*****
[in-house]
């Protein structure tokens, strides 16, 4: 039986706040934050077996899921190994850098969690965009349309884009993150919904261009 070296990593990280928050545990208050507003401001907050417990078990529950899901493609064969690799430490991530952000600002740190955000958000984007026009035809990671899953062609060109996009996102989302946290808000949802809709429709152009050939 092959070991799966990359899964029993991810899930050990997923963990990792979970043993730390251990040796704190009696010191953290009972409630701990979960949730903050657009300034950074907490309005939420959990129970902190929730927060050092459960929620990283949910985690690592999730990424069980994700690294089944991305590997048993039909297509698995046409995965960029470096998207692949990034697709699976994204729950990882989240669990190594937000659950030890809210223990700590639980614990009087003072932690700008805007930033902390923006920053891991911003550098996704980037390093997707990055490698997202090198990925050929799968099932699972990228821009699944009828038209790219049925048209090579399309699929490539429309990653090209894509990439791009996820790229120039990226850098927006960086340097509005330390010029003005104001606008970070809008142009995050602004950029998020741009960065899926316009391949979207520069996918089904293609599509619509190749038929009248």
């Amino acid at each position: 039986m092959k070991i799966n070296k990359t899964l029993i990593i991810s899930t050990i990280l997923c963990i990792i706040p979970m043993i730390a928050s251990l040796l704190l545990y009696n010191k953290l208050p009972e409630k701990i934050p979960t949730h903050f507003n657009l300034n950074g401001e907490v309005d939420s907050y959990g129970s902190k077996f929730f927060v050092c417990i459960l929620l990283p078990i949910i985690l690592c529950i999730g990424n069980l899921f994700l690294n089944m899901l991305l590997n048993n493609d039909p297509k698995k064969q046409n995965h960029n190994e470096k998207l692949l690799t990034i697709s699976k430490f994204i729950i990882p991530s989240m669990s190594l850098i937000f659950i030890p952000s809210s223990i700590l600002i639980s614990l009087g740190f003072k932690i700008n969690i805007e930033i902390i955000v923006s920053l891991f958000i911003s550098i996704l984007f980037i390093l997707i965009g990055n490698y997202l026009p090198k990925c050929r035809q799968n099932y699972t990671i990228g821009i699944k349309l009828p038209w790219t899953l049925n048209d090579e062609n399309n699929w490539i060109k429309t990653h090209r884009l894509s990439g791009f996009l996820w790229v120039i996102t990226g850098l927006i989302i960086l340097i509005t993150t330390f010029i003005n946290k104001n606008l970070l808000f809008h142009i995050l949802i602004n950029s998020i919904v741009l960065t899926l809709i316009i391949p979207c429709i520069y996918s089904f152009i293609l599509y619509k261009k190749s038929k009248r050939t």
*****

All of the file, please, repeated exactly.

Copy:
[in-house]
């Protein structure tokens, strides 16, 4: 039986706040934050077996899921190994850098969690965009349309884009993150919904261009 070296990593990280928050545990208050507003401001907050417990078990529950899901493609064969690799430490991530952000600002740190955000958000984007026009035809990671899953062609060109996009996102989302946290808000949802809709429709152009050939 092959070991799966990359899964029993991810899930050990997923963990990792979970043993730390251990040796704190009696010191953290009972409630701990979960949730903050657009300034950074907490309005939420959990129970902190929730927060050092459960929620990283949910985690690592999730990424069980994700690294089944991305590997048993039909297509698995046409995965960029470096998207692949990034697709699976994204729950990882989240669990190594937000659950030890809210223990700590639980614990009087003072932690700008805007930033902390923006920053891991911003550098996704980037390093997707990055490698997202090198990925050929799968099932699972990228821009699944009828038209790219049925048209090579399309699929490539429309990653090209894509990439791009996820790229120039990226850098927006960086340097509005330390010029003005104001606008970070809008142009995050602004950029998020741009960065899926316009391949979207520069996918089904293609599509619509190749038929009248």
């Amino acid at each position: 039986m092959k070991i799966n070296k990359t899964l029993i990593i991810s899930t050990i990280l997923c963990i990792i706040p979970m043993i730390a928050s251990l040796l704190l545990y009696n010191k953290l208050p009972e409630k701990i934050p979960t949730h903050f507003n657009l300034n950074g401001e907490v309005d939420s907050y959990g129970s902190k077996f929730f927060v050092c417990i459960l929620l990283p078990i949910i985690l690592c529950i999730g990424n069980l899921f994700l690294n089944m899901l991305l590997n048993n493609d039909p297509k698995k064969q046409n995965h960029n190994e470096k998207l692949l690799t990034i697709s699976k430490f994204i729950i990882p991530s989240m669990s190594l850098i937000f659950i030890p952000s809210s223990i700590l600002i639980s614990l009087g740190f003072k932690i700008n969690i805007e930033i902390i955000v923006s920053l891991f958000i911003s550098i996704l984007f980037i390093l997707i965009g990055n490698y997202l026009p090198k990925c050929r035809q799968n099932y699972t990671i990228g821009i699944k349309l009828p038209w790219t899953l049925n048209d090579e062609n399309n699929w490539i060109k429309t990653h090209r884009l894509s990439g791009f996009l996820w790229v120039i996102t990226g850098l927006i989302i960086l340097i509005t993150t330390f010029i003005n946290k104001n606008l970070l808000f809008h142009i995050l949802i602004n950029s998020i919904v741009l960065t899926l809709i316009i391949p979207c429709i520069y996918s089904f152009i293609l599509y619509k261009k190749s038929k009248r050939t």